INX-ZA recently stated that the Johannesburg Internet Exchange (JINX) has seen no downtime in 22 years, providing uninterrupted services to users since June 1996.
“It is a significant technical achievement and we’re quite proud of it,” INX-ZA manager Nishal Goburdhan told MyBroadband.
JINX started as a project of the Internet Service Providers’ Association of South Africa (ISPA) and INX-ZA’s exchange points remain community-run initiatives to this day.
Despite its humble beginnings from a single switch in a closet outside an Internet Solutions data centre, JINX has maintained 100% uptime.
“The key for us has been to keep things simple,” Goburdhan said.
“There are a lot of ways an INX can complicate its operation. For us a crucial factor in ensuring uptime is to avoid complexity, follow best practices, and exercise caution before implementing changes – following the principle of ‘measure twice cut once’.”
Asked how they ensured that JINX never went down in the early days without a redundant switch, Goburdhan said that they used tight configuration control management, and created templates to work from.
If you keep everything you do simple, then you make this management easier and drastically minimises the likelihood for mistakes to creep in.
It also helps that the mean time between failures for good switches — the kind that cost upwards of R150,000 — is 35 years, he said.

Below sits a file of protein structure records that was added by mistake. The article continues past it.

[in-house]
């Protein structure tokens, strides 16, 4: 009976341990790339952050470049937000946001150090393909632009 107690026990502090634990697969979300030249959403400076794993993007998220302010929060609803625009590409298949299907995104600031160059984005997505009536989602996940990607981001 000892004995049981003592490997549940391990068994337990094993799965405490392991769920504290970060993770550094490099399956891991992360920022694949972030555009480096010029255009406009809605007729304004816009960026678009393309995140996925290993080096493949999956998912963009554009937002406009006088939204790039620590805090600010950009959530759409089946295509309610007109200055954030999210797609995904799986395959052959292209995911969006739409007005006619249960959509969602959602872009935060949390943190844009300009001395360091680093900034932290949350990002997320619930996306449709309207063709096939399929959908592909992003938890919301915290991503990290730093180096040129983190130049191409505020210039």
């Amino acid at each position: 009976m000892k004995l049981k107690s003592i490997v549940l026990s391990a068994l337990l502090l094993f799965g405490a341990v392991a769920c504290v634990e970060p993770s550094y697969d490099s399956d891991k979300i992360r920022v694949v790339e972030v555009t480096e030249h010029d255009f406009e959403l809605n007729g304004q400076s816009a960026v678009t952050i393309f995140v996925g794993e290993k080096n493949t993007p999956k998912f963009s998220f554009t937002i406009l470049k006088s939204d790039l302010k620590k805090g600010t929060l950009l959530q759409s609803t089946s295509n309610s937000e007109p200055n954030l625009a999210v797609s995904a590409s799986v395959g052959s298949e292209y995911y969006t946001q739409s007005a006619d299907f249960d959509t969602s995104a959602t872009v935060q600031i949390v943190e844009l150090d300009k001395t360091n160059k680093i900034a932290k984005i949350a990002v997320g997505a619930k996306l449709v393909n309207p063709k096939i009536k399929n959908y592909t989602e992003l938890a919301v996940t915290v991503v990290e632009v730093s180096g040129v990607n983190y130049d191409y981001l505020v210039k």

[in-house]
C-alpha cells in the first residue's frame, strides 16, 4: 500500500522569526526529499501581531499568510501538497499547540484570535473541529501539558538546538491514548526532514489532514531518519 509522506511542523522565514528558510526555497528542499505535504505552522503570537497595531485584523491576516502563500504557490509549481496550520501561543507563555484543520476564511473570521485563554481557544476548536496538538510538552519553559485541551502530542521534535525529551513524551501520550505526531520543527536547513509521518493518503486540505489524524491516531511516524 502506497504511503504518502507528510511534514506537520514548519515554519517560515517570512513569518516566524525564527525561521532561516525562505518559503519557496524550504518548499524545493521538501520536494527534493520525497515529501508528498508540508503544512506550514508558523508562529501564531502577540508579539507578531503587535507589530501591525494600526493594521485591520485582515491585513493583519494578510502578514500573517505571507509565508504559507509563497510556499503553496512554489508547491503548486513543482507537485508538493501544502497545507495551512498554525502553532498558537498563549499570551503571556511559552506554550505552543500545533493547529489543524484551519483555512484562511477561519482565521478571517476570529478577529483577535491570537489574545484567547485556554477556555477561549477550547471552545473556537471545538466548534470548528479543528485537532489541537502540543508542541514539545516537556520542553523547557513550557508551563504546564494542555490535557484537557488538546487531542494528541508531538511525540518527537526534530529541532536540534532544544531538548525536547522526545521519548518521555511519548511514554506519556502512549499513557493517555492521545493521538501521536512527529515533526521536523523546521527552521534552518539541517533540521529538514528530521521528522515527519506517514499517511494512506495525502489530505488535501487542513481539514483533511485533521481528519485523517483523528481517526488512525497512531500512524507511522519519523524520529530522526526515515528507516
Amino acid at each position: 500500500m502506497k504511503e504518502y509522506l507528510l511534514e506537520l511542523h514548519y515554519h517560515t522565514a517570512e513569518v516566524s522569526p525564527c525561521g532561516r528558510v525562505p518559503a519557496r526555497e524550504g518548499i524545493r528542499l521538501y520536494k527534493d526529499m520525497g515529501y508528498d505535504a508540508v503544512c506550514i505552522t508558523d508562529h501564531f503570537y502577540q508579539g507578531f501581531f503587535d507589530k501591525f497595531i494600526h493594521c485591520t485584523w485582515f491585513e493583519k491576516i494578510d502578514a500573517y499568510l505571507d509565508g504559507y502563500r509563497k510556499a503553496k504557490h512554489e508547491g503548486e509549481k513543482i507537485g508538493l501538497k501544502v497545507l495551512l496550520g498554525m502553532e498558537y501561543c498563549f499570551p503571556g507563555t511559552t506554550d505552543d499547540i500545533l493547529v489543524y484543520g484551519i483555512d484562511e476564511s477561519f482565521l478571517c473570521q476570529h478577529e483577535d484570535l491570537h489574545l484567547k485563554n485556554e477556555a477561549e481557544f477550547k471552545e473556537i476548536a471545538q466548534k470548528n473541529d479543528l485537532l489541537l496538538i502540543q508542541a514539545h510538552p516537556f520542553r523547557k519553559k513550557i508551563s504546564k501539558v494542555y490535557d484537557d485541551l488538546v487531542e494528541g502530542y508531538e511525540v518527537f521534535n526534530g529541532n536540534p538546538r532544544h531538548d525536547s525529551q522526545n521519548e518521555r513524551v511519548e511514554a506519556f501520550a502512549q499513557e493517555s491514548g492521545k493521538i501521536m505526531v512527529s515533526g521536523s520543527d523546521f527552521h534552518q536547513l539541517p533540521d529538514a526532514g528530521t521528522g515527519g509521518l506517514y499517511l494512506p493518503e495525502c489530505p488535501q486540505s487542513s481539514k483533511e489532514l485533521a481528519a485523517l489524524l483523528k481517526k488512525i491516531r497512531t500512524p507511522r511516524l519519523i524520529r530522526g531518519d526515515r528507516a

He said that he recently decommissioned the last of a set of switches that Cisco donated to JINX which had been in service for many years. One had been running continuously since 2006, and the other since 2010.
Goburdhan added that a lot also has to be said for the facilities in which JINX has been hosted over the years.
The exchange has moved several times, and in 2016 it expanded beyond the Internet Solutions data centre that had served it faithfully for nearly 20 years.
JINX’s multi-site capabilities have grown further since then, and it is currently hosted in data centres operated by Hetzner, Teraco, Liquid Telecom (South Africa Data Centre), and Internet Solutions.
Today i switched off a hidden legend in #SouthAfrica. In service non-stop until yest., it’s had 100% uptime for 8years, as one of two #peering switches donated by @Cisco to the #JINX. #tearful #unsungheroes pic.twitter.com/g78nWJYhqx
— Nishal Goburdhan (@ngoburdhan) November 2, 2018
South Africa’s Internet exchange
Before 2013, ISPA’s Internet exchange project was entirely volunteer run. When the organisation decided that the exchange points needed to become multi-site, it employed someone to drive the initiative.
“You couldn’t expect volunteers to do that,” Goburdhan said.
He explained that the landscape for Internet services is changing in South Africa, and to maintain the kind of uptime their exchanges in Johannesburg, Cape Town, and Durban had achieved, they could not be at just one site.
“That’s what was driving us to get this multisite thing set up.”
While INX-ZA is no longer purely volunteer-run, it continues to be driven by the community of Internet service providers in South Africa.
The community determines the prices for INX-ZA’s services, and provide expertise where required, said Goburdhan.